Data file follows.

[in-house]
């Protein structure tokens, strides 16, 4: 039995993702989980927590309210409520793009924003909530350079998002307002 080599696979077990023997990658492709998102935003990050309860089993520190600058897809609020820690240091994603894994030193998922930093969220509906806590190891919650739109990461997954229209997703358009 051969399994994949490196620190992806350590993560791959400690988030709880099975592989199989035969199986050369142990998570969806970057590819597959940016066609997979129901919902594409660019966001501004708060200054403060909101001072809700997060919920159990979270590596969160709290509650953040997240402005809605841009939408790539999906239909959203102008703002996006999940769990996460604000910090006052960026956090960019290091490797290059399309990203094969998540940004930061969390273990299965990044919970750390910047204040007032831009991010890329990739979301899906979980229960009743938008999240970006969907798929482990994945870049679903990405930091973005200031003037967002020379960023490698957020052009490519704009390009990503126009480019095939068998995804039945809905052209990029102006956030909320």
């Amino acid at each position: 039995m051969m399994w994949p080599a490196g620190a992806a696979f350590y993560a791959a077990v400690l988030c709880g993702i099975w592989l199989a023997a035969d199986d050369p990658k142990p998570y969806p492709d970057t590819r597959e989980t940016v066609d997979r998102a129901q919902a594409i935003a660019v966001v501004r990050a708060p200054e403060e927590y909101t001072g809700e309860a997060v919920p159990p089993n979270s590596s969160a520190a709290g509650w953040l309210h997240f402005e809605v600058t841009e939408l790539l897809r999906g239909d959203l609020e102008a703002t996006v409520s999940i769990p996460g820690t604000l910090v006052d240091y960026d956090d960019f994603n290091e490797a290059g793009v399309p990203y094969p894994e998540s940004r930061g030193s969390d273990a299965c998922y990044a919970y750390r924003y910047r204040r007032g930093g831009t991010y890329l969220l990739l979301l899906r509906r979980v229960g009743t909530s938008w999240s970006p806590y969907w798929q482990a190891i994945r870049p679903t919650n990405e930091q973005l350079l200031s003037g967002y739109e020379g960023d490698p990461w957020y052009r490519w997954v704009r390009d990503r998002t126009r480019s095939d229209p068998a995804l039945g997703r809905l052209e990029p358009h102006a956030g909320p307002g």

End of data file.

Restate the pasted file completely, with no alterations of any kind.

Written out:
[in-house]
């Protein structure tokens, strides 16, 4: 039995993702989980927590309210409520793009924003909530350079998002307002 080599696979077990023997990658492709998102935003990050309860089993520190600058897809609020820690240091994603894994030193998922930093969220509906806590190891919650739109990461997954229209997703358009 051969399994994949490196620190992806350590993560791959400690988030709880099975592989199989035969199986050369142990998570969806970057590819597959940016066609997979129901919902594409660019966001501004708060200054403060909101001072809700997060919920159990979270590596969160709290509650953040997240402005809605841009939408790539999906239909959203102008703002996006999940769990996460604000910090006052960026956090960019290091490797290059399309990203094969998540940004930061969390273990299965990044919970750390910047204040007032831009991010890329990739979301899906979980229960009743938008999240970006969907798929482990994945870049679903990405930091973005200031003037967002020379960023490698957020052009490519704009390009990503126009480019095939068998995804039945809905052209990029102006956030909320």
């Amino acid at each position: 039995m051969m399994w994949p080599a490196g620190a992806a696979f350590y993560a791959a077990v400690l988030c709880g993702i099975w592989l199989a023997a035969d199986d050369p990658k142990p998570y969806p492709d970057t590819r597959e989980t940016v066609d997979r998102a129901q919902a594409i935003a660019v966001v501004r990050a708060p200054e403060e927590y909101t001072g809700e309860a997060v919920p159990p089993n979270s590596s969160a520190a709290g509650w953040l309210h997240f402005e809605v600058t841009e939408l790539l897809r999906g239909d959203l609020e102008a703002t996006v409520s999940i769990p996460g820690t604000l910090v006052d240091y960026d956090d960019f994603n290091e490797a290059g793009v399309p990203y094969p894994e998540s940004r930061g030193s969390d273990a299965c998922y990044a919970y750390r924003y910047r204040r007032g930093g831009t991010y890329l969220l990739l979301l899906r509906r979980v229960g009743t909530s938008w999240s970006p806590y969907w798929q482990a190891i994945r870049p679903t919650n990405e930091q973005l350079l200031s003037g967002y739109e020379g960023d490698p990461w957020y052009r490519w997954v704009r390009d990503r998002t126009r480019s095939d229209p068998a995804l039945g997703r809905l052209e990029p358009h102006a956030g909320p307002g």